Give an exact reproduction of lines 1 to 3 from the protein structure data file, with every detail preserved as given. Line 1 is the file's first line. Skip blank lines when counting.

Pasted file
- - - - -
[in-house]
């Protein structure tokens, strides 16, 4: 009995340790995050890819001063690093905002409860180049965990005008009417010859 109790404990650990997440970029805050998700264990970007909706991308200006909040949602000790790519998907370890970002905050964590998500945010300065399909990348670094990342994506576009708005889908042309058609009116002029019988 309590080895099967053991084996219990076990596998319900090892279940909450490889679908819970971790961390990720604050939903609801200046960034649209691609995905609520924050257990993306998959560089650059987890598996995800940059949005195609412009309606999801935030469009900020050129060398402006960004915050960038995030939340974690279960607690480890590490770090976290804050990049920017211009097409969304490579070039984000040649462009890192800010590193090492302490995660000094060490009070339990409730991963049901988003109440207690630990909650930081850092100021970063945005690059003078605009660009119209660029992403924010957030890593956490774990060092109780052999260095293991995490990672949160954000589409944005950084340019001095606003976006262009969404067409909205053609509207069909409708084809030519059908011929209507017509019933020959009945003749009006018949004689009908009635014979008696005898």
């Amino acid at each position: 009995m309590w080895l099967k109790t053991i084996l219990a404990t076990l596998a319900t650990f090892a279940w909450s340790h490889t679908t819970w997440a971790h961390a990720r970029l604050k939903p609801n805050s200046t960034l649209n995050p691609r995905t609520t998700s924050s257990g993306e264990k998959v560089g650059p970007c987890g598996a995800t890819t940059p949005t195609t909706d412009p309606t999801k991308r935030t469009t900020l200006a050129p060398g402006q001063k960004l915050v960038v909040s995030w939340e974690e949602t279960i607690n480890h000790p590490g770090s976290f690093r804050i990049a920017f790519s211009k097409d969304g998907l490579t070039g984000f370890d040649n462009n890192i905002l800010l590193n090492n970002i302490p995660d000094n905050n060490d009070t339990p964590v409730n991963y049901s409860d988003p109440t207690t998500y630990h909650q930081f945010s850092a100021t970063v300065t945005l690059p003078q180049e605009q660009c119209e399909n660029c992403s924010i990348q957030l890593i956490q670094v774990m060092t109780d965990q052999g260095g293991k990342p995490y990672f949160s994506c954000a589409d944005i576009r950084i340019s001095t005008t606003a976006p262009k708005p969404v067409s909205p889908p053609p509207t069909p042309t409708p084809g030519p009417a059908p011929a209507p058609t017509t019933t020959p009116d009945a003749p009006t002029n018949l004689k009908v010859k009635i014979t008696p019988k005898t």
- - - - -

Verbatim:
[in-house]
């Protein structure tokens, strides 16, 4: 009995340790995050890819001063690093905002409860180049965990005008009417010859 109790404990650990997440970029805050998700264990970007909706991308200006909040949602000790790519998907370890970002905050964590998500945010300065399909990348670094990342994506576009708005889908042309058609009116002029019988 309590080895099967053991084996219990076990596998319900090892279940909450490889679908819970971790961390990720604050939903609801200046960034649209691609995905609520924050257990993306998959560089650059987890598996995800940059949005195609412009309606999801935030469009900020050129060398402006960004915050960038995030939340974690279960607690480890590490770090976290804050990049920017211009097409969304490579070039984000040649462009890192800010590193090492302490995660000094060490009070339990409730991963049901988003109440207690630990909650930081850092100021970063945005690059003078605009660009119209660029992403924010957030890593956490774990060092109780052999260095293991995490990672949160954000589409944005950084340019001095606003976006262009969404067409909205053609509207069909409708084809030519059908011929209507017509019933020959009945003749009006018949004689009908009635014979008696005898």
């Amino acid at each position: 009995m309590w080895l099967k109790t053991i084996l219990a404990t076990l596998a319900t650990f090892a279940w909450s340790h490889t679908t819970w997440a971790h961390a990720r970029l604050k939903p609801n805050s200046t960034l649209n995050p691609r995905t609520t998700s924050s257990g993306e264990k998959v560089g650059p970007c987890g598996a995800t890819t940059p949005t195609t909706d412009p309606t999801k991308r935030t469009t900020l200006a050129p060398g402006q001063k960004l915050v960038v909040s995030w939340e974690e949602t279960i607690n480890h000790p590490g770090s976290f690093r804050i990049a920017f790519s211009k097409d969304g998907l490579t070039g984000f370890d040649n462009n890192i905002l800010l590193n090492n970002i302490p995660d000094n905050n060490d009070t339990p964590v409730n991963y049901s409860d988003p109440t207690t998500y630990h909650q930081f945010s850092a100021t970063v300065t945005l690059p003078q180049e605009q660009c119209e399909n660029c992403s924010i990348q957030l890593i956490q670094v774990m060092t109780d965990q052999g260095g293991k990342p995490y990672f949160s994506c954000a589409d944005i576009r950084i340019s001095t005008t606003a976006p262009k708005p969404v067409s909205p889908p053609p509207t069909p042309t409708p084809g030519p009417a059908p011929a209507p058609t017509t019933t020959p009116d009945a003749p009006t002029n018949l004689k009908v010859k009635i014979t008696p019988k005898t």